We get a very lively DTS-HD Master 2.0 channel track at a 2111 kbps. Punchy effects are rife and have plenty of jump to the rear speakers. There is some notable depth. Original music is by Trevor Jones (Excalibur, In the Name of the Father, Arachnophobia and Dark City). It sounds very adept and occasionally atmospheric via the lossless. Twilight Time offer an isolated score in aa equally robust lossless track. There are optional English subtitles (sample above) and my Oppo has identified it as being a region FREE.
Twilight Time include the audio commentary with director Alan Parker as found on the 2001 MGM DVD. It's quite decent - and a worthy addition discussing details on the director can impart. There is also Twilight Time's usual isolated score track with Trevor Jones compositions and, lastly, an original theatrical trailer.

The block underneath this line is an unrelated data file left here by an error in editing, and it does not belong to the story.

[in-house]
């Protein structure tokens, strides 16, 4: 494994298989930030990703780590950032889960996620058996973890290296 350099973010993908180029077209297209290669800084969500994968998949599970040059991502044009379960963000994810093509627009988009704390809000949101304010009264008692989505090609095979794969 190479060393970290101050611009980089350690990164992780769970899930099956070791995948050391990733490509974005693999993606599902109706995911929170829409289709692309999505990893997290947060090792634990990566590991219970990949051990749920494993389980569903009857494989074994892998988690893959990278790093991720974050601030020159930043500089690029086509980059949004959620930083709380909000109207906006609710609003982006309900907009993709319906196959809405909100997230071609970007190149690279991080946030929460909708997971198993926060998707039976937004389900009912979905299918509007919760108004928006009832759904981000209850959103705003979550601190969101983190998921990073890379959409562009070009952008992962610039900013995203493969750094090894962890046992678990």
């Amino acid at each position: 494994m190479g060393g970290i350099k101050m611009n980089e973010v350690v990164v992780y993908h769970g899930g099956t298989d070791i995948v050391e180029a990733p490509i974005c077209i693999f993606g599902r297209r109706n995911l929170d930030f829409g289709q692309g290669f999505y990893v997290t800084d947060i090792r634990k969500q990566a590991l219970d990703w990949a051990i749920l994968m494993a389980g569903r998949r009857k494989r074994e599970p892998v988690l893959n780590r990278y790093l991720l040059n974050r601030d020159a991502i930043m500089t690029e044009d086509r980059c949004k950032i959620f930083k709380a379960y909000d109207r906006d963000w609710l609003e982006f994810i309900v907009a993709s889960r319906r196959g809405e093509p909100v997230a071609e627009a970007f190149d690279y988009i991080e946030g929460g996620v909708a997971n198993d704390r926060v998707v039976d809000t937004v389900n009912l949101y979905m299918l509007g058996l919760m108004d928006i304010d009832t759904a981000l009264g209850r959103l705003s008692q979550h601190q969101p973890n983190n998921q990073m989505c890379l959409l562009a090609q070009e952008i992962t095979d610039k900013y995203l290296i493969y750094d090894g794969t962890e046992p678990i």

May 27th, 2015
About the Reviewer: Hello, fellow Beavers! I have been interested in film since I viewed a Chaplin festival on PBS when I was around 9 years old. I credit DVD with expanding my horizons to fill an almost ravenous desire to seek out new film experiences. I currently own approximately 9500 DVDs and have reviewed over 5000 myself. I appreciate my discussion Listserv for furthering my film education and inspiring me to continue running DVDBeaver. Plus a healthy thanks to those who donate and use our Amazon links.
Although I never wanted to become one of those guys who
focused 'too much' on image and sound quality - I
find HD is swiftly pushing me in that direction.
Oppo Digital BDP-83 Universal Region FREE Blu-ray/SACD
Gary W. Tooze